Commentary on Proposed Meeting Changes
Dr. Yood has been an observer of city government for many decades and has shared his opinions in letters to the editor of the Courier News and now on his blog. He is a wise elder who deserves respect, not dismissal.
Now for the innovation: Taking the council meetings on the road is supposed to bring more citizens out to see their elected representatives in action. Councilman Rashid Burney explained it Monday, and on Wednesday said a further hope is that parents will bring children to the meetings and that children will express their views as well.
Another part of the proposal is to limit meetings to one agenda session and one regular meeting per month. Burney said the suggested agenda sessions will take place at schools, namely Cook, Clinton, Washington and Emerson. It will only be one meeting per quarter, he said.
But that will then be one-third of the agenda sessions, where many discussions and presentations take place. On the other hand, the council wants to have more committee meetings on such topics as public safety. These meetings would not be subject to the Open Public Meetings Act, if only a three-member committee meets, but the public will be welcome to come and observe.
First question: How will the general public, not just the hardy band of regulars, find out the dates and locations of meetings not held in the current two official locations? The city web site is still lacking after three years. Will it become a font of information in 2009?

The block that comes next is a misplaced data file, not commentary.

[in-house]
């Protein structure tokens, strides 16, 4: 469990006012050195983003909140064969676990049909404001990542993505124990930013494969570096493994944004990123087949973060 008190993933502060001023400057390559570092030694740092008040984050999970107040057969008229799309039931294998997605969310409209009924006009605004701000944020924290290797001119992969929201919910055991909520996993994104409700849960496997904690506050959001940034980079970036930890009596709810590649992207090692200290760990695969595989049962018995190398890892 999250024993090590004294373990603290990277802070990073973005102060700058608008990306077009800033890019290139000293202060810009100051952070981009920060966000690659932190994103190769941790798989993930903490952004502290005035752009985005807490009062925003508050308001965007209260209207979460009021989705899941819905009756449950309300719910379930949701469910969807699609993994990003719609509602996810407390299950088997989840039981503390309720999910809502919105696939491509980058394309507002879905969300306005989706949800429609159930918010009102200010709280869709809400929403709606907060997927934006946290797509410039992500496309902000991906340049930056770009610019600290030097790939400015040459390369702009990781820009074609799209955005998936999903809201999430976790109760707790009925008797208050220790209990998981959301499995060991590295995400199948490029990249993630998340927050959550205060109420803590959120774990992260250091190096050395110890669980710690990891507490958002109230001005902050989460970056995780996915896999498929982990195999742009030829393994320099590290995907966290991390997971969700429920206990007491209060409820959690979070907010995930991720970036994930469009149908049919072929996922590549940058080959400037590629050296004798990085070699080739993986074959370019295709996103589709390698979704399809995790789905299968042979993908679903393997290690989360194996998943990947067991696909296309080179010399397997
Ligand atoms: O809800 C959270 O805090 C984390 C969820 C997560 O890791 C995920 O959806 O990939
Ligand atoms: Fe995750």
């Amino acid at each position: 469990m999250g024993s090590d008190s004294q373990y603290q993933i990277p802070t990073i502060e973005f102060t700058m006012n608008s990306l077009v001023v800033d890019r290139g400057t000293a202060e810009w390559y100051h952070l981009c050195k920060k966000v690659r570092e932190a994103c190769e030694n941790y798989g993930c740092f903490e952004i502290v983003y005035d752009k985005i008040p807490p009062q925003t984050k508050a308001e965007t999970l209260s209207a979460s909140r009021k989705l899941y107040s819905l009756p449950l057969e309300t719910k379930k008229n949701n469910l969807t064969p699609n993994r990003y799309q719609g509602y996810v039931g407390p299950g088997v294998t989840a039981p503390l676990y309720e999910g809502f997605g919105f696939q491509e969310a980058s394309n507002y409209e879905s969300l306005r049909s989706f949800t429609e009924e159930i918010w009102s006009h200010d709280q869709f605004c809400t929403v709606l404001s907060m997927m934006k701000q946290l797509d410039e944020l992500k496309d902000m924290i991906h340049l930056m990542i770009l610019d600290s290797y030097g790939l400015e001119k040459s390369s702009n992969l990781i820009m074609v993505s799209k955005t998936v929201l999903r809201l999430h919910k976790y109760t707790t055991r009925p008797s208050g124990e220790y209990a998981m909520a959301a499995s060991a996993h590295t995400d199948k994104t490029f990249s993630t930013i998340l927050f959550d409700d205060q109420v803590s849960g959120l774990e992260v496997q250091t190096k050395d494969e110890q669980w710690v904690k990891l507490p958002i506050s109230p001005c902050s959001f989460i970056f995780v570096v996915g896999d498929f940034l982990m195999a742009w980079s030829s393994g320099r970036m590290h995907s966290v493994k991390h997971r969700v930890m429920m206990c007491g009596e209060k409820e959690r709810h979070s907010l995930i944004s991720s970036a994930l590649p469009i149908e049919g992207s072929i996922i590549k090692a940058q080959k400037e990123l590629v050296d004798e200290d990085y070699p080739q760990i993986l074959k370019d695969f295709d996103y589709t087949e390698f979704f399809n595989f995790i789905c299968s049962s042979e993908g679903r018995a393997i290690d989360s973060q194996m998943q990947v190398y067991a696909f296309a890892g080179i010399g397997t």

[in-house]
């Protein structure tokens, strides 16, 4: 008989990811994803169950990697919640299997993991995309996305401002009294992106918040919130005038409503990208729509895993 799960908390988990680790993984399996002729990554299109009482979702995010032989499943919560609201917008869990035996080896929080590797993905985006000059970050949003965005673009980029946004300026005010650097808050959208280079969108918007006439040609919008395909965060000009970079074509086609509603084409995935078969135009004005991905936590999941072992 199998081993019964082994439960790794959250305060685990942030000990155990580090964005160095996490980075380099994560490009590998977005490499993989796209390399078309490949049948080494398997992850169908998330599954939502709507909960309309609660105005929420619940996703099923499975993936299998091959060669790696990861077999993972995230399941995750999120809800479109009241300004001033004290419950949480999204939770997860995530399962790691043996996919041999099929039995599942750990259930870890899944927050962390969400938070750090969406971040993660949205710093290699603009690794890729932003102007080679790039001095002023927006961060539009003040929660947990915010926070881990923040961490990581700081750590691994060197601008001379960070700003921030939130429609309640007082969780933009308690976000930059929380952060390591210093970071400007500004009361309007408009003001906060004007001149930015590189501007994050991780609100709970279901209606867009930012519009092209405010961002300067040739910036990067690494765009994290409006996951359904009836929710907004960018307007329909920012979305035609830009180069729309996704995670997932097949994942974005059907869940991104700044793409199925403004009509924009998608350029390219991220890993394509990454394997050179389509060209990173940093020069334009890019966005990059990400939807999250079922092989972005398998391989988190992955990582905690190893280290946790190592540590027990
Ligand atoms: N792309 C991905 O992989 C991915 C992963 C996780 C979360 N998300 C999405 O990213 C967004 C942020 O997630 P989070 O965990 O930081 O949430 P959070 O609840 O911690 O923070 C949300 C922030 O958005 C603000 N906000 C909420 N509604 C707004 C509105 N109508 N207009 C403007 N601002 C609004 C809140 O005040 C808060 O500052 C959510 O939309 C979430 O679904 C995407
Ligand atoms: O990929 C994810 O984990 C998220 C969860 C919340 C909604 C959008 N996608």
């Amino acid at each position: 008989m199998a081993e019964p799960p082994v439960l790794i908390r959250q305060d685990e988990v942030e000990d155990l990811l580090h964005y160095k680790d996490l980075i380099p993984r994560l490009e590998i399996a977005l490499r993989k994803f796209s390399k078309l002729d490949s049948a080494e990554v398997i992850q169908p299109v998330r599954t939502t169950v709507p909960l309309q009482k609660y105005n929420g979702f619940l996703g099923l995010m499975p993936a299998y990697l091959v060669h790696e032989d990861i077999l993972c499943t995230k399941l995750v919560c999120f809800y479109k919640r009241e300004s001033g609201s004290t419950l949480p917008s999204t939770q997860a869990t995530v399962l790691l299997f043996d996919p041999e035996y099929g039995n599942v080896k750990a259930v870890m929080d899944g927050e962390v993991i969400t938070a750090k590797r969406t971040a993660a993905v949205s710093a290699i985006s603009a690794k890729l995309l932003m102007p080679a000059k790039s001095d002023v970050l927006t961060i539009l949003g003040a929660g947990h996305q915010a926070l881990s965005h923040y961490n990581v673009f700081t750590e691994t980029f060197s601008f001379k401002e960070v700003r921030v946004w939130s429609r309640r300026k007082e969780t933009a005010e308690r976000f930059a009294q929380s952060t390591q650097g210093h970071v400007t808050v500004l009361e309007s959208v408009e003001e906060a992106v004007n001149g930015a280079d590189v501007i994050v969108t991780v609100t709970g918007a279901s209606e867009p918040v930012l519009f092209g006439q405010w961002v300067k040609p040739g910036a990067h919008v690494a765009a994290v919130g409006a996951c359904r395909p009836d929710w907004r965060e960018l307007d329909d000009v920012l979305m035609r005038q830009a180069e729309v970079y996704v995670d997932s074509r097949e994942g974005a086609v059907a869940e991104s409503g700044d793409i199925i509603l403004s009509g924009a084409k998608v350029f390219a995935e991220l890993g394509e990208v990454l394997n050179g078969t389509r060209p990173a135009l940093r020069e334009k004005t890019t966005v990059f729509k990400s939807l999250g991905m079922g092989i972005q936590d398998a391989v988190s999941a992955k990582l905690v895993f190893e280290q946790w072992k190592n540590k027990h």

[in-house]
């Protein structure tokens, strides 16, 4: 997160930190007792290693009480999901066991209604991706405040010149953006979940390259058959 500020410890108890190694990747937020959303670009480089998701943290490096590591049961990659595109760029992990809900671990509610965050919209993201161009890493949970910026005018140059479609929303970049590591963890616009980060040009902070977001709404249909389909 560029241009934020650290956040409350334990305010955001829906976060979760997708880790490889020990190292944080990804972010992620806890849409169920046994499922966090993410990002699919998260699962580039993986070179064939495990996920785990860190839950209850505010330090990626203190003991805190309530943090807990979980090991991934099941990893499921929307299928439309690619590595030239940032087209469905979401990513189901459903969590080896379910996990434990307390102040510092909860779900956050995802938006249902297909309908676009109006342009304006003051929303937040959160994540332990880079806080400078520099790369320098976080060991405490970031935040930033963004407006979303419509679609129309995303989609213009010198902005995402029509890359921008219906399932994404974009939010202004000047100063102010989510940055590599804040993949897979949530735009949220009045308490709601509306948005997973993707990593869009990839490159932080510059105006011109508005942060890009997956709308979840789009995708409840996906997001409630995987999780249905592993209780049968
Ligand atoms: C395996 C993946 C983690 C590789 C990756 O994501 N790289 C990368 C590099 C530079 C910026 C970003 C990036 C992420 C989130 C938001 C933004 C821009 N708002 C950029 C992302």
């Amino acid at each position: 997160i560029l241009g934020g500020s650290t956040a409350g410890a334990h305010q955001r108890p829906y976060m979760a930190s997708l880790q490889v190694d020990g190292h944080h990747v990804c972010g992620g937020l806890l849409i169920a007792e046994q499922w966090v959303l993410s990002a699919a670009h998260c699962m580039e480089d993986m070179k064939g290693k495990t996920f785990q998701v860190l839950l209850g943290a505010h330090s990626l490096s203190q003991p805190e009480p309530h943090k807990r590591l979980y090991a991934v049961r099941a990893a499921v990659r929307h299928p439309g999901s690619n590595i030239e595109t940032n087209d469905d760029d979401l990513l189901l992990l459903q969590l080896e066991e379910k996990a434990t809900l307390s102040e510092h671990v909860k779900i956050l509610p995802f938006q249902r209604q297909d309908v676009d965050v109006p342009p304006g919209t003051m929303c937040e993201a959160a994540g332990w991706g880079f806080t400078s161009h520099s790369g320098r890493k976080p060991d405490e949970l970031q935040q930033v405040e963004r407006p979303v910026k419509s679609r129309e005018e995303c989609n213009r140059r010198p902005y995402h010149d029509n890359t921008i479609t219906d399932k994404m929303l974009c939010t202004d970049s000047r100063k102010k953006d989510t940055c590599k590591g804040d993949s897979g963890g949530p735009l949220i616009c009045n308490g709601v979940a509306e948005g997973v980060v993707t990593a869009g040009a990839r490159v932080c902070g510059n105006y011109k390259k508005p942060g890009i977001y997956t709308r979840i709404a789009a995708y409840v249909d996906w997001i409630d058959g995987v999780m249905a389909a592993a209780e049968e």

Second question: How soon will this plan land on the great pile of failed innovations that the late Councilman Ray Blanco advocated in 2006? The Monday-Wednesday meeting schedule drove away many citizens. At last inquiry, not a single council committee had filed written reports – ever. And only a few of five oversight committees and 10 liaisons have ever reported back to the full council.
The Civic Responsibility Act and the Hispanic Affairs Commission have not been fulfilled and two new Youth Commissions are fallow. Blanco wanted three “working conferences” each year on topics of public interest, but there haven’t been any since 2006. Blanco’s untimely death in 2006 robbed the city of his great drive and energy and the like has not been seen since.
Maybe this new proposal is an attempt to revitalize the council’s role, but what is the governing body's core mission? To make laws, pass the budget and serve constituents. So it has been for 140 years. Are citizens now so passive that they will only go to a council meeting if the council meeting comes to them?
As far as children taking part, the council only allows one-half hour for public comment and each speaker gets five minutes. And that’s at the end of the agenda session. Let’s see, do kids really want to sit through discussions of liquor licenses or road repair while waiting their turn to speak? The school board now has student performances at the beginning of business meetings and then all the families leave before the board gets down to business- so much for public involvement.
This proposal needs more discussion, but judging by the tone Monday, it is a done deal worked out somewhere offstage. If the council wants to leave the seat of government to play musical chairs, four votes in January will make it happen. Time will tell whether it makes any sense.